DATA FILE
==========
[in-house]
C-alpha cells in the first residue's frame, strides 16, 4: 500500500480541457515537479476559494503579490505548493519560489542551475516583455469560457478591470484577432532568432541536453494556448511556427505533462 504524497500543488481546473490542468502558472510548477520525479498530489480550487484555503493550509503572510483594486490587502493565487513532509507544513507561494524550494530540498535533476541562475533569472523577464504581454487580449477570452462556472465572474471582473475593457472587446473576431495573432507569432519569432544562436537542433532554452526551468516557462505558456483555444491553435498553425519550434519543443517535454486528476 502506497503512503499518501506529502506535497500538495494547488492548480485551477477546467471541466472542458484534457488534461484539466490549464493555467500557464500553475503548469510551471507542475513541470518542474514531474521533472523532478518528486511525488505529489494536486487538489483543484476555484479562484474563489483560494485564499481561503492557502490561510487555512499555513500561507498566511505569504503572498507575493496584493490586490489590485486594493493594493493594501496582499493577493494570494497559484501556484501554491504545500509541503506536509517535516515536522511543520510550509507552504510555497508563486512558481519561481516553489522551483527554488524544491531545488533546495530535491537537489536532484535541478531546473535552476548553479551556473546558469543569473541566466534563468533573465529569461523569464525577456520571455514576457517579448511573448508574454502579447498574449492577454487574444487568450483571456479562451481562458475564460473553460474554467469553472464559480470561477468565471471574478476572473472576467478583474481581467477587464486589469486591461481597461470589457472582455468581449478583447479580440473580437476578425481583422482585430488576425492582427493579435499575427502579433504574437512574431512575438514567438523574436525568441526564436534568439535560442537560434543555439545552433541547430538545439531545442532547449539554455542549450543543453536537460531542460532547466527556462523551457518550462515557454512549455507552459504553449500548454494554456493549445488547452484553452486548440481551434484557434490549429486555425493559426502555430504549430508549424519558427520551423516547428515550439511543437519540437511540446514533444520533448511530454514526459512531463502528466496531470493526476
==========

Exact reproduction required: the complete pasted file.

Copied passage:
[in-house]
C-alpha cells in the first residue's frame, strides 16, 4: 500500500480541457515537479476559494503579490505548493519560489542551475516583455469560457478591470484577432532568432541536453494556448511556427505533462 504524497500543488481546473490542468502558472510548477520525479498530489480550487484555503493550509503572510483594486490587502493565487513532509507544513507561494524550494530540498535533476541562475533569472523577464504581454487580449477570452462556472465572474471582473475593457472587446473576431495573432507569432519569432544562436537542433532554452526551468516557462505558456483555444491553435498553425519550434519543443517535454486528476 502506497503512503499518501506529502506535497500538495494547488492548480485551477477546467471541466472542458484534457488534461484539466490549464493555467500557464500553475503548469510551471507542475513541470518542474514531474521533472523532478518528486511525488505529489494536486487538489483543484476555484479562484474563489483560494485564499481561503492557502490561510487555512499555513500561507498566511505569504503572498507575493496584493490586490489590485486594493493594493493594501496582499493577493494570494497559484501556484501554491504545500509541503506536509517535516515536522511543520510550509507552504510555497508563486512558481519561481516553489522551483527554488524544491531545488533546495530535491537537489536532484535541478531546473535552476548553479551556473546558469543569473541566466534563468533573465529569461523569464525577456520571455514576457517579448511573448508574454502579447498574449492577454487574444487568450483571456479562451481562458475564460473553460474554467469553472464559480470561477468565471471574478476572473472576467478583474481581467477587464486589469486591461481597461470589457472582455468581449478583447479580440473580437476578425481583422482585430488576425492582427493579435499575427502579433504574437512574431512575438514567438523574436525568441526564436534568439535560442537560434543555439545552433541547430538545439531545442532547449539554455542549450543543453536537460531542460532547466527556462523551457518550462515557454512549455507552459504553449500548454494554456493549445488547452484553452486548440481551434484557434490549429486555425493559426502555430504549430508549424519558427520551423516547428515550439511543437519540437511540446514533444520533448511530454514526459512531463502528466496531470493526476